02 Institutional Setting

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This chapter presents the organisations that gave direction and shape to the Blue Gold Program. It presents the development partners that own the program, the implementation agencies and key implementation partners, as well as other public and private sector agencies that played an important role in program implementation.

Executive Authorities[edit | edit source]

The Administrative Arrangement and the Contribution Arrangement - which formed the legal basis for establishing the Blue Gold Program – were signed on 20th February 2013 and 4th December 2013 respectively, between the Minister of Foreign Trade and Development Cooperation of the Netherlands, represented by the Ambassador of the Kingdom of the Netherlands in Dhaka on the one hand; and the Economic Relations Division of the Ministry of Finance of the People’s Republic of Bangladesh, on the other.

The original agreements covered a period of six years (i.e. up to 19th February 2019) but this was extended to 31st December 2020 through an amendment signed on 29th December 2016[1], and to 31st December 2021 through an amendment signed on 21st October 2020[2]. The agreements stipulate inter alia that Bangladesh’s Ministry of Water Resources and the Embassy of the Kingdom of The Netherlands were ‘Executive Authorities’.[3]

Ministry of Water Resources[4][edit | edit source]

The Ministry of Water Resources is mandated to develop and manage all water resources of the country. It formulates policies, plans, strategies, guidelines, instructions, acts, rules and regulations relating to the development and management of water resources; and it governs a number of professional organisations within the water sector.

According to the National Water Policy, 1999 the Ministry is responsible for the formulation of a framework for institutional reforms to guide all water sector related activities. Inter alia, the Ministry prepared the Guidelines for Participatory Water Management (GPWM) which is followed by stakeholders at all levels, and which was – as discussed later – a highly important strategic document for BGP.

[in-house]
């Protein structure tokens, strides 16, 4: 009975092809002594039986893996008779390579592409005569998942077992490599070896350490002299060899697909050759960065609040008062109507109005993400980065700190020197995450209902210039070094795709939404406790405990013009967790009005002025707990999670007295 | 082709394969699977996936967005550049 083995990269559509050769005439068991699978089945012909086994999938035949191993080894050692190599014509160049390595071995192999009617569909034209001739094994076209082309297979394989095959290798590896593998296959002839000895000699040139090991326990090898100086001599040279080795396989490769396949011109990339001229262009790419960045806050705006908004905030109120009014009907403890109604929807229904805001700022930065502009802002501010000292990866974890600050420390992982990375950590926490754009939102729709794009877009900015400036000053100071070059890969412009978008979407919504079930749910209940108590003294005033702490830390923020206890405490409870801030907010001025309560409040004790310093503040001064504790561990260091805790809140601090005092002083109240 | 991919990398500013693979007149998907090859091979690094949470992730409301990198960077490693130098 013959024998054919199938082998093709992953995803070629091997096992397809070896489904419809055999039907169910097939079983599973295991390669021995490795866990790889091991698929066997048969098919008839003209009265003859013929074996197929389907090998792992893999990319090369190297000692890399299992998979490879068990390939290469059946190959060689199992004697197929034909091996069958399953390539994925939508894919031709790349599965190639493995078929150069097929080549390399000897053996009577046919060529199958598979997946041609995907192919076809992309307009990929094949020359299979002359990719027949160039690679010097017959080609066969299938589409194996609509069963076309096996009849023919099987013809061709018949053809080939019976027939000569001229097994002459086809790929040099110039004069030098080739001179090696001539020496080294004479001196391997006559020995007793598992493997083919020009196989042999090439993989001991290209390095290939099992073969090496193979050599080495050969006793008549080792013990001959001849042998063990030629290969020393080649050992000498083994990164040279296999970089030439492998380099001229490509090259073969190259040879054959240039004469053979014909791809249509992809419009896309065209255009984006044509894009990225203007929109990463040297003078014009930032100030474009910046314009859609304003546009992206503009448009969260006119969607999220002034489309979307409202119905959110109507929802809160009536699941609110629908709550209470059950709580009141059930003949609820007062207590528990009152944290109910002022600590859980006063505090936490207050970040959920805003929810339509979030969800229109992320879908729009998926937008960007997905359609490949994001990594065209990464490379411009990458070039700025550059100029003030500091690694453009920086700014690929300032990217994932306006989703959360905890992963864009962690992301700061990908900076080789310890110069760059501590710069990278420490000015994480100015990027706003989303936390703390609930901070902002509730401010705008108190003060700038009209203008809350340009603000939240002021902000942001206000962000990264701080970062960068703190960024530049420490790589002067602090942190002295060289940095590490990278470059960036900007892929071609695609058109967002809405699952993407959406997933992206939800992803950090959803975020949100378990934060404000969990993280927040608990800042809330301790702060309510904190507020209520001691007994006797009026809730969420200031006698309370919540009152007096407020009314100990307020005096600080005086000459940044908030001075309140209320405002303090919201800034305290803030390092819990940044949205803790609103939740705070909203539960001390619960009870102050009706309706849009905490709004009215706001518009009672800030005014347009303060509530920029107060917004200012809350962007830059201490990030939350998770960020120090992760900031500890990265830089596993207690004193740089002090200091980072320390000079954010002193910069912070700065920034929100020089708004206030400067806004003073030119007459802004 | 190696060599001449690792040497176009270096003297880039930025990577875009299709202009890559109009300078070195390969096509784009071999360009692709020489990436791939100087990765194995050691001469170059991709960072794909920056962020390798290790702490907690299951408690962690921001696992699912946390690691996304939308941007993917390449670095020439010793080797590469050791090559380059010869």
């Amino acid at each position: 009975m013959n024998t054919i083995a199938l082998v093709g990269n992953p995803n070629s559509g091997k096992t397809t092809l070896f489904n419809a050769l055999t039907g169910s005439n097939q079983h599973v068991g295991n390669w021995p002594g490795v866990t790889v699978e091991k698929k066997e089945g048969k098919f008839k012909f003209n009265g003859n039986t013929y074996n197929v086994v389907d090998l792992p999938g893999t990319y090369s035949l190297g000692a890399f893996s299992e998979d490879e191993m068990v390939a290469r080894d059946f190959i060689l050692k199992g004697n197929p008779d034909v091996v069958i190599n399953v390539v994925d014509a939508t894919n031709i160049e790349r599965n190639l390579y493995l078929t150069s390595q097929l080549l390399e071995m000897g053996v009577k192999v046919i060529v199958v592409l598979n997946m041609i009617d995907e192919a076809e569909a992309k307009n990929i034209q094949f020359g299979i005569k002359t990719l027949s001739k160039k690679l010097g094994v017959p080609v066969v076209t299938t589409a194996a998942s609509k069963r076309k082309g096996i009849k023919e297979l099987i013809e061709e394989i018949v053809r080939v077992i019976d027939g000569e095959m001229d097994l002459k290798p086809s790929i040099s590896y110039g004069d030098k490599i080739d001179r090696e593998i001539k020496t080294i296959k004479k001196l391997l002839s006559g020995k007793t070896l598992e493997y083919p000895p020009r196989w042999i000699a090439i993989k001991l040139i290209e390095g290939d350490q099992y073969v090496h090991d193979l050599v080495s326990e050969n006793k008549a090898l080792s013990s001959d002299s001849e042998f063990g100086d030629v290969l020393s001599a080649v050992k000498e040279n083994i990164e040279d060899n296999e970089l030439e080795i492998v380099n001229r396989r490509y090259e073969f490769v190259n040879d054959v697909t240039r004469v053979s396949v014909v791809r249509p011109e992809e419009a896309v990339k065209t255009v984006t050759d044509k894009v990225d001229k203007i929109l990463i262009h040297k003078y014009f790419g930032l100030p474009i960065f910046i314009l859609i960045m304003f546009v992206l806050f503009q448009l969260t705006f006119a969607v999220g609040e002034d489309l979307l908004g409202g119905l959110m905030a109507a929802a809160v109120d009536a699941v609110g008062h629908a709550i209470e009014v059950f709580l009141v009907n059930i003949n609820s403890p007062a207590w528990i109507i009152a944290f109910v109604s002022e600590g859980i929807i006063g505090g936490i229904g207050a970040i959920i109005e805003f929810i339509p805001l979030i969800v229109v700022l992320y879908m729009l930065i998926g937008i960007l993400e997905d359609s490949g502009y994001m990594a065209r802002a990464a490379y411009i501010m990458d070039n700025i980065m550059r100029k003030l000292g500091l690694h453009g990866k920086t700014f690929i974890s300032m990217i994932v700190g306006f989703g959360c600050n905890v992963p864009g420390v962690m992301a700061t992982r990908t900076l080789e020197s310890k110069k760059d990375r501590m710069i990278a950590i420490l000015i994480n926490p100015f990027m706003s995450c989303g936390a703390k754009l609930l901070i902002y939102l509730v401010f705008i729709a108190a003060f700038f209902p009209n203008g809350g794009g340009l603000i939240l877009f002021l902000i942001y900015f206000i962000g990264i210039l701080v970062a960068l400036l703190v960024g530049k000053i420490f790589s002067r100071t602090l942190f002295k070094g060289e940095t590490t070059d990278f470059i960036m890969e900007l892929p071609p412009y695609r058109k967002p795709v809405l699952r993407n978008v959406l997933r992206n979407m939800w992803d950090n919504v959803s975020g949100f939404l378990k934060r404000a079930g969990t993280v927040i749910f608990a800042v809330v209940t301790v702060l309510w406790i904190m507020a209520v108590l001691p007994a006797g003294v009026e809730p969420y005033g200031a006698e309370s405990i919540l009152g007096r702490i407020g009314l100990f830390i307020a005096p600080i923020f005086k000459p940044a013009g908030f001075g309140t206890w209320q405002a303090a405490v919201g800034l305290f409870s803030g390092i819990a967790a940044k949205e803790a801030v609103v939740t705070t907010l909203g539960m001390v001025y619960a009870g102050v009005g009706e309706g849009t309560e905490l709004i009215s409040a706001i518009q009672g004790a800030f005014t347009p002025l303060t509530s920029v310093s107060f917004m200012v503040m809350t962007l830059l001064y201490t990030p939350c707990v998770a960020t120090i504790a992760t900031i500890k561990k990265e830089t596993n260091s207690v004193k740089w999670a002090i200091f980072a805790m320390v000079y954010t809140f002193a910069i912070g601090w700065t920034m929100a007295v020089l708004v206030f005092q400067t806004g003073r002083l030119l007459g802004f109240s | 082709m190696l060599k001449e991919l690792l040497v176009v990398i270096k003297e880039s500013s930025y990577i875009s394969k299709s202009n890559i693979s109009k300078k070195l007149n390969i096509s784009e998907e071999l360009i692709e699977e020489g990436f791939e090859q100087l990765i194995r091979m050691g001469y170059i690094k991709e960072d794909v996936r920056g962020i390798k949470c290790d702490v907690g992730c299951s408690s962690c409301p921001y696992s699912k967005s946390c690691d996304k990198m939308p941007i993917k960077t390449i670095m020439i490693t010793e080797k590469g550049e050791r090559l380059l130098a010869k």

MoWR’s policy role also includes:

  • Macro-planning exercises. The Water Resources Planning Organization (WARPO) of the Ministry has prepared the National Water Policy, the Coastal Zone Policy, National Water Resources Database (NWRD), National Water Management Plan (NWMP) and Integrated Coastal Resources Database (ICRD). Recently, WARPO led the preparation of the 2013 Water Act, its underlying Water Rules (2018) and the subsequent guidelines for integrated water resources management (2019) for District, Upazila and Union levels.
  • Knowledge development and coordination.
    • The River Research Institute (RRI) undertakes physical and mathematical modelling of the river system and supports the Joint Rivers Commission to act as the secretariat for the Ministry with respect to shared management of transboundary rivers.
    • The Institute of Water Modelling (IWM) provides public services in the field of physical and mathematical water modelling, whereas
    • The Center for Environmental and Geographic Information Services (CEGIS) provides services in the field of integrated environmental analysis using geographical information systems, remote sensing, and other forms of ICT-based information management.
    • International cooperation, liaison with international organisations, processing matters relating to treaties and agreements with other countries and world bodies in the field of water development and management.